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Alfred the Great


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Hi all, total newbie here so be kind lol. I've just started on the stacking/collecting journey and have managed to aquire a few tidy coins (I think) in the exceptionally short time that I've been doing this. A 2022 proof sovereign amongst them. My main aim is for long term investment, so buying and keeping for 20 or so years and then selling to realise a profit. I've seen a coin on the Royal Mint website which I like for it's own sake. The Alfred the Great, so, my question, would this coin be worth buying ftom an investment point of view, how can you tell which coins are worth buying since, as far as I'm aware Una and the Lion didn't sell out straight away, and that series has turned out to be something special. Whats to say that this coin won't also? just after a bit of advice. cheers.


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I'd say buy what you like if you like it, the free market will decide it's future value.  I will hold my hand up to buying comemornve proof coins in the early days because it was a "special" release commemorating one anniversary or another.   The problem is they pump these like they are going out of fashion, and they ends up being next to zero secondary market demand. 

There are always exceptions to the fact, the great engraver series is getting loads of attention, Queens Beasts is another run that's done well and there's always some that go under the radar.  

I wish I bough the gold bullion Queens beasts when I had the chance, these bullion coins have had  30%+ in some case.   It's a safe hedge to buy collectable bullion at the start of the series if it does not gain any numismatic value then you still have the intrinsic value of the coin and only would have paid a small premium for the coin, likely by the end of the run gold has increased so it can be a win win.  

I bought a 1oz Gold Una and the Lion bar not a massive demand, and I'm happy to hold, I'm optimistic if they launch the 3 graces bullion bar product there my be a little more demand for the Una and lion bar.   

Best tip is to use your judgement and buy forwards not backwards.  Easy to look back and say that series has done well so you buy into it  and you will always pay more to play catch up.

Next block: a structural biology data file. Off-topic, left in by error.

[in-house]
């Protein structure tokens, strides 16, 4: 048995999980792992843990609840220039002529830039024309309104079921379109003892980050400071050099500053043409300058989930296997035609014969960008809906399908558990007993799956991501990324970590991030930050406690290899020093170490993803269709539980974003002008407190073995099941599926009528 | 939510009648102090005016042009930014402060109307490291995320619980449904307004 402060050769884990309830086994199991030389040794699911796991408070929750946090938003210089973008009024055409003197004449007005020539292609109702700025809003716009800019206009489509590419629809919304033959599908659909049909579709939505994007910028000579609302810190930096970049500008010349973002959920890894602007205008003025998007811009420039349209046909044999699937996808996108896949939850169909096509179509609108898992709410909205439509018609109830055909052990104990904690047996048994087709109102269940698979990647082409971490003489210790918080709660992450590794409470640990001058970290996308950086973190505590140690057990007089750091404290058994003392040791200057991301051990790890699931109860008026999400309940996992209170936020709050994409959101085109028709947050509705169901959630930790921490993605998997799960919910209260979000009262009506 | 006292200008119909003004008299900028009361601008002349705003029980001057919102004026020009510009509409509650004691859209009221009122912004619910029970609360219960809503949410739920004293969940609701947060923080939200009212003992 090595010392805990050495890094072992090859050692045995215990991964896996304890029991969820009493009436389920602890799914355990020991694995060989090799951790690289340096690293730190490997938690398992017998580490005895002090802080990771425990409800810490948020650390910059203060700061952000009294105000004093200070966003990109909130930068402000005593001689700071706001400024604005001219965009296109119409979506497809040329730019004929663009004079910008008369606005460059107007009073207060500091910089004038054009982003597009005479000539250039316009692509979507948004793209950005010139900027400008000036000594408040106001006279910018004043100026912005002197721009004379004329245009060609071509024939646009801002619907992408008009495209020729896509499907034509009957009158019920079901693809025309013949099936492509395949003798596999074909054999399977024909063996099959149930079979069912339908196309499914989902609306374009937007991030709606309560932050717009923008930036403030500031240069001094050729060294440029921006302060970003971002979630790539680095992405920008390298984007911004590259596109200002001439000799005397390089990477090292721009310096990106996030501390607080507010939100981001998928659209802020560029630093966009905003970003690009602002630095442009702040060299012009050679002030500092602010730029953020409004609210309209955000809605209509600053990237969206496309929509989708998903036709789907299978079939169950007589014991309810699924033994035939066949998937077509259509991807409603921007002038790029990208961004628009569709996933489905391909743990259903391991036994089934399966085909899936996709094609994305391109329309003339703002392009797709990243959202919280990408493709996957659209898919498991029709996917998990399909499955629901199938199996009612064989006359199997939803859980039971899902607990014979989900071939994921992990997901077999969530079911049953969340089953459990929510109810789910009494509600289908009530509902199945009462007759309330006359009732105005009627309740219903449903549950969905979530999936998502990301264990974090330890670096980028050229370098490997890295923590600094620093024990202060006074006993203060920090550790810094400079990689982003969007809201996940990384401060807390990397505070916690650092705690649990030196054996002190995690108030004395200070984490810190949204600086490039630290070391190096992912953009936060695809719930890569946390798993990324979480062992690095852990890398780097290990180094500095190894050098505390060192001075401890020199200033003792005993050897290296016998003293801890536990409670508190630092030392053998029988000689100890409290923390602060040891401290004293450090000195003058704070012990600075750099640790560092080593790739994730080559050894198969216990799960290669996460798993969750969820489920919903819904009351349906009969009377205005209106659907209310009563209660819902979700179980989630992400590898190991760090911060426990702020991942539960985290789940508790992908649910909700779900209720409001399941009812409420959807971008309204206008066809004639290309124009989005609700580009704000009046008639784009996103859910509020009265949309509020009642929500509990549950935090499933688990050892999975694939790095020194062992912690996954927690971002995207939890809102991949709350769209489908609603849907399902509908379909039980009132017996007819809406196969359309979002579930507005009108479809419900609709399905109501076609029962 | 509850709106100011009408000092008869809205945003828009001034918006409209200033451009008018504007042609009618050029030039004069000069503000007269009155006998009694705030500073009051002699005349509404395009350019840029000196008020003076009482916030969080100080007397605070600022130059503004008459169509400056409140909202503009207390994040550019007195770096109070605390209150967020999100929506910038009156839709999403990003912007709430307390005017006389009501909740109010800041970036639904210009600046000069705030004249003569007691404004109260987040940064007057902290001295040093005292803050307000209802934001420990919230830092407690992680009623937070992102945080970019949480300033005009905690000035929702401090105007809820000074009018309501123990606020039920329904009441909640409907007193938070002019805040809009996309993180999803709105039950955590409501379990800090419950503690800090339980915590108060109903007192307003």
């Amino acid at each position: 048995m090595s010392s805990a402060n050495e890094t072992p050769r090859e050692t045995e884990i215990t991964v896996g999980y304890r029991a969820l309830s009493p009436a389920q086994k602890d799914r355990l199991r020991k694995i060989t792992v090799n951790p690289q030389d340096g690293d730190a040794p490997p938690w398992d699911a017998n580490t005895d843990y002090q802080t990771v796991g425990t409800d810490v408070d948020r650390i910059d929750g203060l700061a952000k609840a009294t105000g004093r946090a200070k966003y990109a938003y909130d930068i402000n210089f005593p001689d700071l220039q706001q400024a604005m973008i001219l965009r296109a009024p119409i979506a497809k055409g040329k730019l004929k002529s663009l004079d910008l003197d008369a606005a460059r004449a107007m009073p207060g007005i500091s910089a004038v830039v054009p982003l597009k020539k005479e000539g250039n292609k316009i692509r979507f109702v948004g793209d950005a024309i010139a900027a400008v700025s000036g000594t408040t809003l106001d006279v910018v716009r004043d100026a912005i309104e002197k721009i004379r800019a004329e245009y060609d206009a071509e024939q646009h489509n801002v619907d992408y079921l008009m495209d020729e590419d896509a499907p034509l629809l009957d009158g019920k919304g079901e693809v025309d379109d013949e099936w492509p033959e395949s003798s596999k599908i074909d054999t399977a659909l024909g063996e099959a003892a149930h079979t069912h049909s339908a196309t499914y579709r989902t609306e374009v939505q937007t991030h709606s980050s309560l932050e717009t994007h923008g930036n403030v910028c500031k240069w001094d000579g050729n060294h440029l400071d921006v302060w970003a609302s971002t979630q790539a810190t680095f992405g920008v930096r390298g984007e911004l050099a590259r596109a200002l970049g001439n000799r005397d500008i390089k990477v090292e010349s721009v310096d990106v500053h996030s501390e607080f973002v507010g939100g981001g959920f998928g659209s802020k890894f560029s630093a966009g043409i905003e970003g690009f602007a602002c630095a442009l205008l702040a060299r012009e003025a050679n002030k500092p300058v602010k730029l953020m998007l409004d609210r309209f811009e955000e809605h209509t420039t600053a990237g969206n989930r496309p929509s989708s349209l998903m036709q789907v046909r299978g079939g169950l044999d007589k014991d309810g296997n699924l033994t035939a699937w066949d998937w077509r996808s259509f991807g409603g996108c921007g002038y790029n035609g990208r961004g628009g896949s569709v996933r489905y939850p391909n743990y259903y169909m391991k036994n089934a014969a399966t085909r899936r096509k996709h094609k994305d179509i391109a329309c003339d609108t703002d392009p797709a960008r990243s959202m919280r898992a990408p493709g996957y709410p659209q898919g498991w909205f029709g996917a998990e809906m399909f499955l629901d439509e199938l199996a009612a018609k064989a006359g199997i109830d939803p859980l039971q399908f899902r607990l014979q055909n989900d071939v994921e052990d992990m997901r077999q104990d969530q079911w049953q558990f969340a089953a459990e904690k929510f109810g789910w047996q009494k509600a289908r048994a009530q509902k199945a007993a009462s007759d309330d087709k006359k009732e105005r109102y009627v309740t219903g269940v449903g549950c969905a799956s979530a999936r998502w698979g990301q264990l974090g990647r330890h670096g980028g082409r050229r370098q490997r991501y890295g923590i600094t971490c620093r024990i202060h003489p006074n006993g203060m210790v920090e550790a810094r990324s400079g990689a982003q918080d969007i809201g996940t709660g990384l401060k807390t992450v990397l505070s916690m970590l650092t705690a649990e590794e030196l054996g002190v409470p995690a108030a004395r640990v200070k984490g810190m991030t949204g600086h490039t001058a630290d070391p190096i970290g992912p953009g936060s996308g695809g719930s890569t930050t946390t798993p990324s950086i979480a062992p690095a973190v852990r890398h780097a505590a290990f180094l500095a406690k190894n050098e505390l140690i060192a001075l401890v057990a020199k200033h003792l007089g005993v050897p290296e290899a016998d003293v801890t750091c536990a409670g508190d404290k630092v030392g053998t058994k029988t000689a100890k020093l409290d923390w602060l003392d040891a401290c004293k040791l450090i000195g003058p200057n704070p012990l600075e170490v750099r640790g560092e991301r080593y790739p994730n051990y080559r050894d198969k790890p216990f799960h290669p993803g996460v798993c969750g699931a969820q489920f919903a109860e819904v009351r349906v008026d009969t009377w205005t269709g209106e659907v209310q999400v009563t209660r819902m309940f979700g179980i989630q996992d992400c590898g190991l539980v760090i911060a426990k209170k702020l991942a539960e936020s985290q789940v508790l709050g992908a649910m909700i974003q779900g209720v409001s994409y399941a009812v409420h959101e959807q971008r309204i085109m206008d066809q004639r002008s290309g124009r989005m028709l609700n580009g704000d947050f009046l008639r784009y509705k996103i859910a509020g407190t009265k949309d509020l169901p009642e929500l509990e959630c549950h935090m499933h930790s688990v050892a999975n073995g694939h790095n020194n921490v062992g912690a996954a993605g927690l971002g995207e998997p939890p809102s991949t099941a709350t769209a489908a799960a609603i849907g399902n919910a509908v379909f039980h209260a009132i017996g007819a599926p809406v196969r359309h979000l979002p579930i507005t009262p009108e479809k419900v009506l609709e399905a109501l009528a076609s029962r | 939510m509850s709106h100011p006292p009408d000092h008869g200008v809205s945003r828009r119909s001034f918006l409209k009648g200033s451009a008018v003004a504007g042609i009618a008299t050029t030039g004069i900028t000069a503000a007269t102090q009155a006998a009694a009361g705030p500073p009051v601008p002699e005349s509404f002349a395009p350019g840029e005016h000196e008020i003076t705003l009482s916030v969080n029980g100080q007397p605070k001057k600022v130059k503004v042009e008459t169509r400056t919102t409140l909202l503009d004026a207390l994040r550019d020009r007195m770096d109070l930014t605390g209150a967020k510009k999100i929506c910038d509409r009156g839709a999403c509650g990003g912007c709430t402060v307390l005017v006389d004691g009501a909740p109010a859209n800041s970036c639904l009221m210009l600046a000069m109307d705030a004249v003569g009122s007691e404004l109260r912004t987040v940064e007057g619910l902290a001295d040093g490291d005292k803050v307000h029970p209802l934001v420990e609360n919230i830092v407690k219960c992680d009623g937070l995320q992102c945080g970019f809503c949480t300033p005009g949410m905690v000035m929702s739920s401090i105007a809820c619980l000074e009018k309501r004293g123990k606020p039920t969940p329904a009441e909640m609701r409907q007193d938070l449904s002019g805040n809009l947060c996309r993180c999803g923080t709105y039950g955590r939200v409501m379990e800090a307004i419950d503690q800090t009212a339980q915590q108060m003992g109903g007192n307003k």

Edited by GoldDiggerDave
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Short answer; NO

Royal Mint proof coins sell on the secondary market regularly for around bullion value. 

There are very few exceptions, even low mintage is no guarantee of future desirability (look at early silver Britannia proof sets - one of the more popular RM coins - as an example). Buy what you like but realise that the majority of RM proof coins will make you no discernable profit when it comes to re-selling and most will make a loss.

Couner-intuitively the coins with the biggest potential for real-term profit are currently base metal versions of popular designs.. and that is wholly dependant on popularity which can change in a year or two let alone 20.

For investment purposes i would always recommend buying high quality numismatic coins over modern proofs.


Ebay 'sold items' is a fantastic resource for any budding investor speculator.


Edited by TeaTime
yo ho ho and a bottle of rum
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Hi all, thanks for taking the time to the reply. So from an investment point of view, is it best to buy gold bars and coins rather than silver? (thinking about the vat) and I suppose the bullion versions of the coins are the best (cheapest) but the bars are cheaper again?  As far as buying high quality numismatic coins is concerned, how could someone like myself learn which coins fall into this category and which don't? I'm all for reading up on a subject so if anyone would like to recommend some books that would be great. Thanks again.

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What you collect / stack depends on how you are planning to dispose of your shiny stuff when the time comes. If selling in batches privately then coins will always carry a higher premium than bars. If selling to a dealer then you will get equal to or less than spot price for most stuff (even proof coins).... If you are planning to rely solely on the spot price making you a profit then the cheaper the better - second hand silver like damaged coins / poured bars / cutlery etc would be the way to go.

If you want to hedge your bets then established series low(ish) mintage silver bullion coins will have a selling premium over and above the silver value. Perth Mint coins are a good example (Kookaburras, Koalas, Wedge tailed eagles etc). As long as there are new collectors each year then there will always be a demand for older releases (to complete collections).

As for historic numismatic coins, looking at graded/slabbed coins will give you an idea of prices/grades/popularity. I wouldn't class anything less than 50 years old as numismatic - but that's my opinion, others may disagree. The best way to gain knowledge would be to make friends with a local coin dealer and perhaps purchase a coin yearbook to give you an idea of scarcity/prices.

P.S. Log-in to the RM site on a regular basis - they have (very) sporadic sales where they reduce the price of proof coins. I have managed to get a couple of Britannia proofs at half price in the last couple of years. Often, shortly after a sale they are back to full price on the site.

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Hi, welcome. Firstly, the Alfred coin - not for me. Buy it if you like it, but if it makes you a profit in the next 10 years I'll double it for you. (Up to a fiver!!!)

Seriously though, @stefffana has done a couple of good, considered posts regarding making long term profits from silver. They are worth a read.

Good luck whatever you choose.

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